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Dana Gabbard: More Reasons to Vote for Measure R

(Dana Gabbard is Executive Secretary of Southern California Transit
Advocates. He is a daily bus rider and lives/works in the Wilshire
corridor/Westlake/Wilshire Center/Koreatown.  The Southern California Transit Advocates have their monthly meeting tomorrow and will feature Paul Dyson, president of
the Rail Passenger Association
of California (RailPAC).  Dyson will be discussing Proposition 1a, the High Speed Rail Bond measure.  Both Proposition 1a and Measure R have been endorsed by So.CA.TA.

At times as I am out and about I chance to glance down while waiting at
an intersection and noticed stamped in the sidewalk the name of the
contractor who laid the concrete, along with the year it was done.
Invariably the date is 30, 40 or (fill in the blank) years ago. In such
moment I briefly contemplate how much we are benefiting from the
investments our grandparents made in our built environment. And that in
many ways our society is based on exploiting what those who came before
us did while investing little or nothing in improving on the world as
we found it. Not only in a physical sense of allowing potholes to
remain unfilled, etc. but in our vision of the future--those who came
before us faced the future and shaped it, while we too often just allow
things to happen by happenstance.

Our chance to reverse that
trend and to seize control of Los Angeles County's destiny will appear
on the November ballot. Measure R would impose for 30 years a 1/2%
sales tax in L.A. County dedicated to various transportation purposes
including partially funding big ticket urban rail projects like the
Purple Line extension to Westwood, Exposition light rail Phase 2, Green
Line extensions to LAX and South Bay Galleria, Crenshaw light rail
linking LAX and the Expo line and the Gold Line Foothill light rail
extension to Azusa. Plus funds for pavement and street maintenance and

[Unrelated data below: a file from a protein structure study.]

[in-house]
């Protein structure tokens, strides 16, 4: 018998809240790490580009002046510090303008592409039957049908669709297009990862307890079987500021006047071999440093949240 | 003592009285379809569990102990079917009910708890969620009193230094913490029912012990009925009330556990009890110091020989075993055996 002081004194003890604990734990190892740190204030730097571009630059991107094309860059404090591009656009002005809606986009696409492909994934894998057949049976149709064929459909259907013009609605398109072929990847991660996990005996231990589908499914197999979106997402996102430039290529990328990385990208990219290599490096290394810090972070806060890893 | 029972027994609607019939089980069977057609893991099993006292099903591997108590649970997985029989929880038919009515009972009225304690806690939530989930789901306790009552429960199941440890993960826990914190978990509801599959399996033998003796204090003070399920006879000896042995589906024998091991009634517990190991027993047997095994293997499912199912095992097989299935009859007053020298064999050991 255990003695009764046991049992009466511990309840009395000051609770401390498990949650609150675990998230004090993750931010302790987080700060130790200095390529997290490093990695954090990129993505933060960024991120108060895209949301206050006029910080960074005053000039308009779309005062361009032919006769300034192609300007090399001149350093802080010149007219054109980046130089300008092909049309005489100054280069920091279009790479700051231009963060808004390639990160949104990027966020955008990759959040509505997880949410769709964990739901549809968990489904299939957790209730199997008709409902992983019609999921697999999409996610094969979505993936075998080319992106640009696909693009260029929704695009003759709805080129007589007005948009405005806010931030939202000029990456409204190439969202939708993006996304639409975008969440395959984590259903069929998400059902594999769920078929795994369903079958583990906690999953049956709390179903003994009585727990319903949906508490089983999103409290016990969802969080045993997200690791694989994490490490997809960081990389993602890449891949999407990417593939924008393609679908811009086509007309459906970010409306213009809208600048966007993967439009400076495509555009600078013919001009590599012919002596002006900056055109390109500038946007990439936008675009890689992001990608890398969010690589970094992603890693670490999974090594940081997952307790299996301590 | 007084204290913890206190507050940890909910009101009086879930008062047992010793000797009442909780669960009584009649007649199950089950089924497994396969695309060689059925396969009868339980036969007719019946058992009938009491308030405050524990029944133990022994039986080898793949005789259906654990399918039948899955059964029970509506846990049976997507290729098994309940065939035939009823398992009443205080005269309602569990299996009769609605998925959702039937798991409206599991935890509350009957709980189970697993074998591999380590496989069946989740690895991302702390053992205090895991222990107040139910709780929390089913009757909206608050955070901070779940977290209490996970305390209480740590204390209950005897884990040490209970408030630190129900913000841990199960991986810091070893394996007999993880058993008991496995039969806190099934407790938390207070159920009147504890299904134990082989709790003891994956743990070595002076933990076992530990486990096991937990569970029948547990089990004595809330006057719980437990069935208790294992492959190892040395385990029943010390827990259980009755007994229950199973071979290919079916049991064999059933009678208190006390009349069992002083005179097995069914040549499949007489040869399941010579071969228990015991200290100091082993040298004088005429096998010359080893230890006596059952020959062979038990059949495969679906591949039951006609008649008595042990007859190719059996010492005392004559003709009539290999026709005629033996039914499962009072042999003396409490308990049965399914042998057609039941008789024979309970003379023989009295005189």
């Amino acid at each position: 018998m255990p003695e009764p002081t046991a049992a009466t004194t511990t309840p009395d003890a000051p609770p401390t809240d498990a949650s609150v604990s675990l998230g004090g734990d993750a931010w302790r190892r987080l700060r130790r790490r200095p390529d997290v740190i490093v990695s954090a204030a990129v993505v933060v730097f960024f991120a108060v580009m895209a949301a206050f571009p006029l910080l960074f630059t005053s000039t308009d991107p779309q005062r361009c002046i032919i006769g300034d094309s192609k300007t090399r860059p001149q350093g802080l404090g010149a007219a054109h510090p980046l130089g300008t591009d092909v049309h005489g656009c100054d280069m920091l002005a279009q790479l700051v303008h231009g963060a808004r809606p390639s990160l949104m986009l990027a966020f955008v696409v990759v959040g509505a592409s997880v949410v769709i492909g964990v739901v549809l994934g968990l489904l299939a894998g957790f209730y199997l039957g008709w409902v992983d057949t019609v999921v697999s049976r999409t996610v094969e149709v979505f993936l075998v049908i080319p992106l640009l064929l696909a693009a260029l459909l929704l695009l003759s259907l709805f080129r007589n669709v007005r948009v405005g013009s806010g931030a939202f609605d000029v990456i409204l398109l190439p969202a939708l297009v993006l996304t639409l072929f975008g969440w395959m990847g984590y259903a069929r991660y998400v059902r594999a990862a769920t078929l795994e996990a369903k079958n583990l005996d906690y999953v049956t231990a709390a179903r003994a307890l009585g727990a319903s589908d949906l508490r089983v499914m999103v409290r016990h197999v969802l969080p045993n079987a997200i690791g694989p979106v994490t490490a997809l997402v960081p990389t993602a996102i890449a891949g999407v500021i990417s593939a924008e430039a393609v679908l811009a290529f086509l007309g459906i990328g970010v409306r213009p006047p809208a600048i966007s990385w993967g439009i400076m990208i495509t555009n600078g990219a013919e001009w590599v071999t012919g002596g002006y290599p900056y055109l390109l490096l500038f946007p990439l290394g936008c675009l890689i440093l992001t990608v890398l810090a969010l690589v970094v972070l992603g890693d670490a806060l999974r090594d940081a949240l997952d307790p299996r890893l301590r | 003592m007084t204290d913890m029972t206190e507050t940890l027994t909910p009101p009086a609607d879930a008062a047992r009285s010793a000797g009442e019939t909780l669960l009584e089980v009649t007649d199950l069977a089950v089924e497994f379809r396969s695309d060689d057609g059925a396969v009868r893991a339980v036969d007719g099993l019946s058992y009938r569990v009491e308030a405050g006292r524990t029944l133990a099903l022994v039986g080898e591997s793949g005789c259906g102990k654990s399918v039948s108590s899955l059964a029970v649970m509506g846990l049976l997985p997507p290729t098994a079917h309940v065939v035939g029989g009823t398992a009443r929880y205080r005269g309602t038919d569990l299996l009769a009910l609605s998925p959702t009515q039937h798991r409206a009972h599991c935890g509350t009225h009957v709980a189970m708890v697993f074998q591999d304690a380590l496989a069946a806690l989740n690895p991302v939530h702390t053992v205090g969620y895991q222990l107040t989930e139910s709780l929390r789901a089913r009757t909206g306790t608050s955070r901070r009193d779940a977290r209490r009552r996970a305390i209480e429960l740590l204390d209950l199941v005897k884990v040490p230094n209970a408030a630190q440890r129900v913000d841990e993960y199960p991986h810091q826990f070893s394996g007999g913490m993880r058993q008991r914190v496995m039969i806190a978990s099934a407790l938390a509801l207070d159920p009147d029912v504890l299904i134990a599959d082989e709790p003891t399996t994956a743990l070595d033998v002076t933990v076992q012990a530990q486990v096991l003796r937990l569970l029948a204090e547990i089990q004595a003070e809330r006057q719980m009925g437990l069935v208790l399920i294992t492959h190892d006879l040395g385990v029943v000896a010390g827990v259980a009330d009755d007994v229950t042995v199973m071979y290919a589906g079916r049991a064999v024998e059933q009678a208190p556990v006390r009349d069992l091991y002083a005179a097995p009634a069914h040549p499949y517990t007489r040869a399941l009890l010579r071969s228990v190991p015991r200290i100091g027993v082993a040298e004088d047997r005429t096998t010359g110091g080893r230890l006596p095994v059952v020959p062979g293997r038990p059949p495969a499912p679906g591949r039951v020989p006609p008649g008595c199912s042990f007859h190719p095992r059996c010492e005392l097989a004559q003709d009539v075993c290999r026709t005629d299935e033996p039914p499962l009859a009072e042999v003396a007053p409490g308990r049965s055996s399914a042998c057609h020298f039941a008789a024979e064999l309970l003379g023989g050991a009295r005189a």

a delay for at least one year of Metro's planned 2009 fare increase.
Details are posted on the L.A. County Registrar-Recorder/County Clerk's

it includes money for some freeway projects. Yes, it does not include
the dedicated funding for bike and pedestrian projects many activists
wanted. And I won't pretend I am enthused about every single item it
includes. But as Voltaire noted "The perfect is the enemy of the
good." While perhaps imperfect this measure would make possible much
that is good and it would be short sighted to reject it in service of a
narrow focus on a single element or because it doesn't address
everything that is on our own personal wish list. Given political
realities this is the best measure we can hope for, and talk of sitting
on your hands awaiting an improved version in some future election is
foolhardy--this is likely the only chance we'll have in the next 20
years to pass such a measure. Just contemplate that it was 5 years ago
that then state Senator Kevin Murray introduced the initial legislation
to allow an additional sales tax in L.A. County (SB 314). In the
intervening years Metro has been at work on a Long Range Plan to
identify the unfunded but much needed projects that such a tax could
make possible. And when conditions finally turned favorable for such a
tax to be passed a new bill had to be sheparded through the legislature
by Assemblyman Mike Feuer (AB 2321) to update the project list based on
Metro's new Plan. We all witnessed the near soap opera this measure has
gone through that finally allowed it to officially be on the ballot